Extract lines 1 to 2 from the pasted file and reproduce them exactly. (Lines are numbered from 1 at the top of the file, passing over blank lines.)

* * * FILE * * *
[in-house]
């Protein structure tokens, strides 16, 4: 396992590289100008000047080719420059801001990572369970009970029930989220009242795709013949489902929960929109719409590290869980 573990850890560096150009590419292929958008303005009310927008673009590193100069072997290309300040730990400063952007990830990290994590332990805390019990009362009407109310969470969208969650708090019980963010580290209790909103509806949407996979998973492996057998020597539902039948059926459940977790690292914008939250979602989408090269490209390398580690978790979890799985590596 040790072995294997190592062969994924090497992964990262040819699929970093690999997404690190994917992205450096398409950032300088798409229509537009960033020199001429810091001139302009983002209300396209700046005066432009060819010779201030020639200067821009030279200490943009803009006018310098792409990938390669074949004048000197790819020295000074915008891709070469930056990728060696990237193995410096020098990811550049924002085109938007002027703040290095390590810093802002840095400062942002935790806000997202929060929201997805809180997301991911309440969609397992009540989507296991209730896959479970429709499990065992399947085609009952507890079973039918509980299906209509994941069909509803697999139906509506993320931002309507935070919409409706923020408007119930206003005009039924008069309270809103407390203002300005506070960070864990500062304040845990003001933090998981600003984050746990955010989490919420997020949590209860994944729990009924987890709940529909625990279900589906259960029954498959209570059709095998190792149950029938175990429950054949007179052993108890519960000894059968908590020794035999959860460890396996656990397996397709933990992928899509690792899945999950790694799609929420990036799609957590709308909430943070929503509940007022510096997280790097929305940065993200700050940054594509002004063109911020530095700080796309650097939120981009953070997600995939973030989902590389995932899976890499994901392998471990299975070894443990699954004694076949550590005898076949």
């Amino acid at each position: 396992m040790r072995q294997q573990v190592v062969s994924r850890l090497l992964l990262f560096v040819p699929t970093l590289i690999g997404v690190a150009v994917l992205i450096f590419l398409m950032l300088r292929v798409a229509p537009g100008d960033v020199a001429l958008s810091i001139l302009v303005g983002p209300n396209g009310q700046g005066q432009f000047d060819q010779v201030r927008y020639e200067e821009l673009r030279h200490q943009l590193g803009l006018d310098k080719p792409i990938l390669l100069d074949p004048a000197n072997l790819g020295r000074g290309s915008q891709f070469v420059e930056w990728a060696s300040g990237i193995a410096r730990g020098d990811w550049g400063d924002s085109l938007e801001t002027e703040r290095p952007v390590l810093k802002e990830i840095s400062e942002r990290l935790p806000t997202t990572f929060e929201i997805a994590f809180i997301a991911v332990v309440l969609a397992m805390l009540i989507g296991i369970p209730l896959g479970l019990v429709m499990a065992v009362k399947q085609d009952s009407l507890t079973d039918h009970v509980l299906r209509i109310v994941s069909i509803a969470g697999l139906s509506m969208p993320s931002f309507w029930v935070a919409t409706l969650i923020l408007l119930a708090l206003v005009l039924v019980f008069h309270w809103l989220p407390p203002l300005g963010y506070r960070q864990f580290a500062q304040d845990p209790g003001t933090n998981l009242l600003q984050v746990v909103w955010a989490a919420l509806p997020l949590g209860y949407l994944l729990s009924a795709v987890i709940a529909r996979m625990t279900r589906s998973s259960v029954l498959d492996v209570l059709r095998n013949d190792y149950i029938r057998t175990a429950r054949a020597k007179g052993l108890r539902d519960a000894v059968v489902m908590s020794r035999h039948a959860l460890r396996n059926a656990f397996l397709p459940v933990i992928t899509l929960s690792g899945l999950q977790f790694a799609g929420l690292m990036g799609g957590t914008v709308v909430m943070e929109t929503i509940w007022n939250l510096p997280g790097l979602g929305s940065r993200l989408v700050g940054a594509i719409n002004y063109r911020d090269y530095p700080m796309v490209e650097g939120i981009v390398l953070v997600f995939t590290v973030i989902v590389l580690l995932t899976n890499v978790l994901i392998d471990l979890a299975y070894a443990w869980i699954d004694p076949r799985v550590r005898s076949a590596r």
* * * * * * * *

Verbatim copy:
[in-house]
């Protein structure tokens, strides 16, 4: 396992590289100008000047080719420059801001990572369970009970029930989220009242795709013949489902929960929109719409590290869980 573990850890560096150009590419292929958008303005009310927008673009590193100069072997290309300040730990400063952007990830990290994590332990805390019990009362009407109310969470969208969650708090019980963010580290209790909103509806949407996979998973492996057998020597539902039948059926459940977790690292914008939250979602989408090269490209390398580690978790979890799985590596 040790072995294997190592062969994924090497992964990262040819699929970093690999997404690190994917992205450096398409950032300088798409229509537009960033020199001429810091001139302009983002209300396209700046005066432009060819010779201030020639200067821009030279200490943009803009006018310098792409990938390669074949004048000197790819020295000074915008891709070469930056990728060696990237193995410096020098990811550049924002085109938007002027703040290095390590810093802002840095400062942002935790806000997202929060929201997805809180997301991911309440969609397992009540989507296991209730896959479970429709499990065992399947085609009952507890079973039918509980299906209509994941069909509803697999139906509506993320931002309507935070919409409706923020408007119930206003005009039924008069309270809103407390203002300005506070960070864990500062304040845990003001933090998981600003984050746990955010989490919420997020949590209860994944729990009924987890709940529909625990279900589906259960029954498959209570059709095998190792149950029938175990429950054949007179052993108890519960000894059968908590020794035999959860460890396996656990397996397709933990992928899509690792899945999950790694799609929420990036799609957590709308909430943070929503509940007022510096997280790097929305940065993200700050940054594509002004063109911020530095700080796309650097939120981009953070997600995939973030989902590389995932899976890499994901392998471990299975070894443990699954004694076949550590005898076949």